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Timing Chain Deflection Test


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A friend told me that the timing chain can be checked for wear by doing a deflection test. This deflection test is supposed to give some indication of how much "play" there is in each link and the "play" will indicate how worn the links are. The way I see it the best way to accomplish this test is to collapse the chain into two rows and position it so that the bearing centerlines in each link are pointing up. Holding the chain at one end in this position will cause the other end to "droop". Like a cantilever beam. So here are my questions:

1) Has anyone done this before?

2) Does anyone have new chain that can be tested?

I know, I know - Just buy a new chain, right? The motor I am rebuilding was a factory rebuild and the chain looks pretty good. I would like to reuse it if possible.


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JUST BUY A NEW CHAIN ! because :

there are many ways to measure chain wear

one is to lay the chain straight with a ruler

along its side and pull the chain out straight.

measure the distance from each pin. A worn chain will

show longer gaps in the pin spacing as you go along the length.

or hang the chain with the side plates facing down

not how far - the drop of each end of the chain compared to a

new chain. The New chain will hang straighter - not drop

as much at the ends as the worn chain.

Most of the chain wear takes place at the pin, side plates where pins

meet, and the bushings the pins ride in. It is assumed that any

timing chain, 1-row or 2-row chain has served it's purpose and should be replaced at 100,000 miles.

Sooner or later depending on operating RPM's, condition of oil, over heating history, Nutt Behind The Wheel -

all factor . Camshaft timing retards with chain wear - power drops off.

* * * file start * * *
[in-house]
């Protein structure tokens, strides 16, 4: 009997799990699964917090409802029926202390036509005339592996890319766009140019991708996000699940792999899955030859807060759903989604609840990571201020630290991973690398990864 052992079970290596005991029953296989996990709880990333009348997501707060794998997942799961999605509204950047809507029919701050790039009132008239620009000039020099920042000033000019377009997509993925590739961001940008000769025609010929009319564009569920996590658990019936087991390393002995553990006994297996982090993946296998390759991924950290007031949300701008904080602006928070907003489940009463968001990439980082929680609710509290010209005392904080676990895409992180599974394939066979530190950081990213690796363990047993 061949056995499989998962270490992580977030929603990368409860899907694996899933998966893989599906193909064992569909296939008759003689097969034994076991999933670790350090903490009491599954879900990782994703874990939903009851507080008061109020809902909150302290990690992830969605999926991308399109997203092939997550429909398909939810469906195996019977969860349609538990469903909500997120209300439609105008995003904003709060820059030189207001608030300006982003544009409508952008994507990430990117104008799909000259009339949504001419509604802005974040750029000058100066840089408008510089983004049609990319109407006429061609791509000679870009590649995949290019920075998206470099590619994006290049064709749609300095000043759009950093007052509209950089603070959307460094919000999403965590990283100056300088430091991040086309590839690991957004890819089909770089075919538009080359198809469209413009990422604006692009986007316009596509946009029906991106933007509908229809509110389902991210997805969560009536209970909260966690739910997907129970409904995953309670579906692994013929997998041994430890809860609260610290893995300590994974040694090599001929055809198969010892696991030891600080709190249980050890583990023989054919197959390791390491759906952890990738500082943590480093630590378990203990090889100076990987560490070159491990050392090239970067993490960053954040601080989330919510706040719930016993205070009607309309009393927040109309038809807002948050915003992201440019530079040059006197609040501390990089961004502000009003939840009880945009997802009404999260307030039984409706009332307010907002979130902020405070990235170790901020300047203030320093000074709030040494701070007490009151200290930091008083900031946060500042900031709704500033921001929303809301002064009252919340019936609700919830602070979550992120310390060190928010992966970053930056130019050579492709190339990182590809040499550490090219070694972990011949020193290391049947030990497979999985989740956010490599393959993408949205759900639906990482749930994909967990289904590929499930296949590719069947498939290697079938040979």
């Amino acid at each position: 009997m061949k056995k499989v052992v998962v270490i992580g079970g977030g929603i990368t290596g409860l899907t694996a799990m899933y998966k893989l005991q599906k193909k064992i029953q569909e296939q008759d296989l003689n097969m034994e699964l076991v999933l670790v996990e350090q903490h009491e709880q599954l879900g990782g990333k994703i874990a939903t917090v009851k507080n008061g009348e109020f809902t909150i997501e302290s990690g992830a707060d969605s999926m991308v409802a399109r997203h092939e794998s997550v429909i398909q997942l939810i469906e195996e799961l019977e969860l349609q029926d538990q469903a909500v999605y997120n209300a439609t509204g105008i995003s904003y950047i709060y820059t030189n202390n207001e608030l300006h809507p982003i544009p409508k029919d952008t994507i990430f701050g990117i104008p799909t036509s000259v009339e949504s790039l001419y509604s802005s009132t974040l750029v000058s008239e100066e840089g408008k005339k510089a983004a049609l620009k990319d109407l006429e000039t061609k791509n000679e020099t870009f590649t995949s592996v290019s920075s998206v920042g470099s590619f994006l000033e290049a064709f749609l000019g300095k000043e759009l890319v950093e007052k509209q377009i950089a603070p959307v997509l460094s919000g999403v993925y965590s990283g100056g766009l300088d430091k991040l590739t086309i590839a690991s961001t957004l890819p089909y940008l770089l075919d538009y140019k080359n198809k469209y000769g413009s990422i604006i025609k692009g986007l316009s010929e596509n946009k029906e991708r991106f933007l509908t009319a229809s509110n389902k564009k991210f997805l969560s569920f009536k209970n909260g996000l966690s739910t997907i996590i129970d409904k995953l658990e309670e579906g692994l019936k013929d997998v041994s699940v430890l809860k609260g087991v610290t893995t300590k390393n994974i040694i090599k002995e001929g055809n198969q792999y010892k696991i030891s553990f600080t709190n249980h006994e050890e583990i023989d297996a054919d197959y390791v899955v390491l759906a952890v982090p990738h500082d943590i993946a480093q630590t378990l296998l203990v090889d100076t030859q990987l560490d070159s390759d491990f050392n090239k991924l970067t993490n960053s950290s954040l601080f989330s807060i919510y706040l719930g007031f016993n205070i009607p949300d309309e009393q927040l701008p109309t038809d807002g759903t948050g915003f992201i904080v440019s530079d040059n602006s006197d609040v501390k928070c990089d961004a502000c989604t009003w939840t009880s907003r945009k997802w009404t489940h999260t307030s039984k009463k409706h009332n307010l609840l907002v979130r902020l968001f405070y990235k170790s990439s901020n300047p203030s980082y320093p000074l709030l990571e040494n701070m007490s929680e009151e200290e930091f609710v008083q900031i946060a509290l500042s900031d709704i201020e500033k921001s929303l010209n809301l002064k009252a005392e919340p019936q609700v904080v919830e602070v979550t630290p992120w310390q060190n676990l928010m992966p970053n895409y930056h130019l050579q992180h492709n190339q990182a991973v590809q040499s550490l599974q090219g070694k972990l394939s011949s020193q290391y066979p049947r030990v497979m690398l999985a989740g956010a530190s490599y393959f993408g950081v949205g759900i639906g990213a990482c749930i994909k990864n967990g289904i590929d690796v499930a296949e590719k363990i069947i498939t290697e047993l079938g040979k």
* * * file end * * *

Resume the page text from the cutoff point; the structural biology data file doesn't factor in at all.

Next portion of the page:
If you want optimum power from your motor - replace the chain sprockets with the chain



'86 R65 650cc #6128390 22,000m
'64 R27 250cc #383851 18,000m
'11 FORD Transit #T058971 28,000m "Truckette"
'13 500 ABARTH #DT600282 6,666m "TAZIO"

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Guest Anonymous

Chains wear as do the sprockets turning them. Chains also last a long time. If you put a new chain on old sprockets, you introduce new wear patterns and risk the same, if not more, wear than if you left things as they are with the old chain.

If your chain is 30+ years old and seen a life at 8000 rpm chasing Ferrari's, I would be inclined to hang it on the wall, but as you say this is from a rebuilt engine, how recent, what kind of operation, what kind of maintenance are all considerations for keeping the chain and reusing it. I would compare it with a new chain for length and horizontal deflection. As most motorcycle mechanics will tell you there are any number of earmarks for chain wear that are acceptable. If worst comes to worse and your chain is so worn as to prevent decent valve timing, you can always swap the chain after the head is in place by using a master linked chain or by pulling the front timing case cover. My current M10 has used a masterlinked cam and oil pump chain for 36000m and I would expect them to last much longer.

My hunch is to reuse the old chain with the already used crank and cam gears. This is not scientific, and opinions may vary, especially since I have never even examined your chain. I could also advise you to exchange your tires with new ones, for many of the same reasons!

Good luck, but you probably don't need it.

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A chain is built with the same pitch as the sprocket tooth pitch. If the chain has worn it's pitch will increase.

So, just wrap the chain around the cam sprocket and hold it against the sprocket at two points 180 degrees apart with one hand and lift the chain link at half way (90degrees). Whatever it lifts indicates wear. A new on will not lift at all.

A worn chain will tend to ride up on the teeth because of it's increased pitch and run tight. Motor cycle guys know this. It will also wear the sprockets because of the wiping action as the teeth engage the chain and as the chain lifts off the tooth on the return.

Simple stuff!

A radiator shop is a good place to take a leak.


I have no idea what I'm doing but I know I'm really good at it.

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I forgot to mention in my earlier post that the worn chain test I described can be done with the engine assembled, such as when you adjust the valve lash.

A radiator shop is a good place to take a leak.


I have no idea what I'm doing but I know I'm really good at it.

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